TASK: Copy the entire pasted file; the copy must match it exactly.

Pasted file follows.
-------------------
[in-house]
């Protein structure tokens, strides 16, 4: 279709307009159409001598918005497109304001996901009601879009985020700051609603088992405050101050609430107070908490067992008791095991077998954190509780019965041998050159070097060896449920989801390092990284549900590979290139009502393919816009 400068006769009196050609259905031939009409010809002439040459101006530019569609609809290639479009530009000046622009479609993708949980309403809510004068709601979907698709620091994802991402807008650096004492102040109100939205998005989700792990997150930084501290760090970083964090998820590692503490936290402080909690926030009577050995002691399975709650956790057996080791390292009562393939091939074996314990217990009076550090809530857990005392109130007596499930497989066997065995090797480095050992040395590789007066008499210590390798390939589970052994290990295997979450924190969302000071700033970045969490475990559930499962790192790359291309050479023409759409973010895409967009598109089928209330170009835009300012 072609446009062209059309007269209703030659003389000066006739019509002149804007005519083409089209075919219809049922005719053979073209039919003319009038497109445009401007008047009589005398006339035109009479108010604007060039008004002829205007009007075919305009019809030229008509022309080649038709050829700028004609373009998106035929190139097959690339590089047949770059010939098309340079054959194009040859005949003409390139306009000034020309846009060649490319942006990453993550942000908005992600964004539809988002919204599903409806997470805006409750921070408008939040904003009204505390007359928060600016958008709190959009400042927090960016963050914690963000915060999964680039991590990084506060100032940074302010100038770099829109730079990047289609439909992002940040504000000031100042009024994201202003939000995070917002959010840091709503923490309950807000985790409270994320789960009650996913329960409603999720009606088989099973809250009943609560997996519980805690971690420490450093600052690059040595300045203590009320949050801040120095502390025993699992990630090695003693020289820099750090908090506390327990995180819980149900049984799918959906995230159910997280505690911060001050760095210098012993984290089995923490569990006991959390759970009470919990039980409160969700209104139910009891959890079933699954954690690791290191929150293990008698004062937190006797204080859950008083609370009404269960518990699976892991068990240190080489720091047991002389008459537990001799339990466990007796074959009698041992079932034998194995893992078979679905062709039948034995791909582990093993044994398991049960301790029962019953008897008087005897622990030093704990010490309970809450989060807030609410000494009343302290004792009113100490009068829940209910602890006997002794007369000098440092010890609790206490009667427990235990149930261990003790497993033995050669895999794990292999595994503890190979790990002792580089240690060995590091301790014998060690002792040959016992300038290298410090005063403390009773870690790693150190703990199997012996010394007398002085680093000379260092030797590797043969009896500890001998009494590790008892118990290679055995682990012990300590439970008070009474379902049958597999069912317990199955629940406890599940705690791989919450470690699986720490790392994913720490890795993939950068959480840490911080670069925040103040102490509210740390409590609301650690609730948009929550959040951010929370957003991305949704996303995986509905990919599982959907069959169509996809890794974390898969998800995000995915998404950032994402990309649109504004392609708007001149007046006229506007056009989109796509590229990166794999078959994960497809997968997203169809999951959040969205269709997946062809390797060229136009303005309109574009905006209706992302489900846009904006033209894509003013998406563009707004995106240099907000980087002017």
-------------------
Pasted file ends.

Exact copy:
[in-house]
């Protein structure tokens, strides 16, 4: 279709307009159409001598918005497109304001996901009601879009985020700051609603088992405050101050609430107070908490067992008791095991077998954190509780019965041998050159070097060896449920989801390092990284549900590979290139009502393919816009 400068006769009196050609259905031939009409010809002439040459101006530019569609609809290639479009530009000046622009479609993708949980309403809510004068709601979907698709620091994802991402807008650096004492102040109100939205998005989700792990997150930084501290760090970083964090998820590692503490936290402080909690926030009577050995002691399975709650956790057996080791390292009562393939091939074996314990217990009076550090809530857990005392109130007596499930497989066997065995090797480095050992040395590789007066008499210590390798390939589970052994290990295997979450924190969302000071700033970045969490475990559930499962790192790359291309050479023409759409973010895409967009598109089928209330170009835009300012 072609446009062209059309007269209703030659003389000066006739019509002149804007005519083409089209075919219809049922005719053979073209039919003319009038497109445009401007008047009589005398006339035109009479108010604007060039008004002829205007009007075919305009019809030229008509022309080649038709050829700028004609373009998106035929190139097959690339590089047949770059010939098309340079054959194009040859005949003409390139306009000034020309846009060649490319942006990453993550942000908005992600964004539809988002919204599903409806997470805006409750921070408008939040904003009204505390007359928060600016958008709190959009400042927090960016963050914690963000915060999964680039991590990084506060100032940074302010100038770099829109730079990047289609439909992002940040504000000031100042009024994201202003939000995070917002959010840091709503923490309950807000985790409270994320789960009650996913329960409603999720009606088989099973809250009943609560997996519980805690971690420490450093600052690059040595300045203590009320949050801040120095502390025993699992990630090695003693020289820099750090908090506390327990995180819980149900049984799918959906995230159910997280505690911060001050760095210098012993984290089995923490569990006991959390759970009470919990039980409160969700209104139910009891959890079933699954954690690791290191929150293990008698004062937190006797204080859950008083609370009404269960518990699976892991068990240190080489720091047991002389008459537990001799339990466990007796074959009698041992079932034998194995893992078979679905062709039948034995791909582990093993044994398991049960301790029962019953008897008087005897622990030093704990010490309970809450989060807030609410000494009343302290004792009113100490009068829940209910602890006997002794007369000098440092010890609790206490009667427990235990149930261990003790497993033995050669895999794990292999595994503890190979790990002792580089240690060995590091301790014998060690002792040959016992300038290298410090005063403390009773870690790693150190703990199997012996010394007398002085680093000379260092030797590797043969009896500890001998009494590790008892118990290679055995682990012990300590439970008070009474379902049958597999069912317990199955629940406890599940705690791989919450470690699986720490790392994913720490890795993939950068959480840490911080670069925040103040102490509210740390409590609301650690609730948009929550959040951010929370957003991305949704996303995986509905990919599982959907069959169509996809890794974390898969998800995000995915998404950032994402990309649109504004392609708007001149007046006229506007056009989109796509590229990166794999078959994960497809997968997203169809999951959040969205269709997946062809390797060229136009303005309109574009905006209706992302489900846009904006033209894509003013998406563009707004995106240099907000980087002017």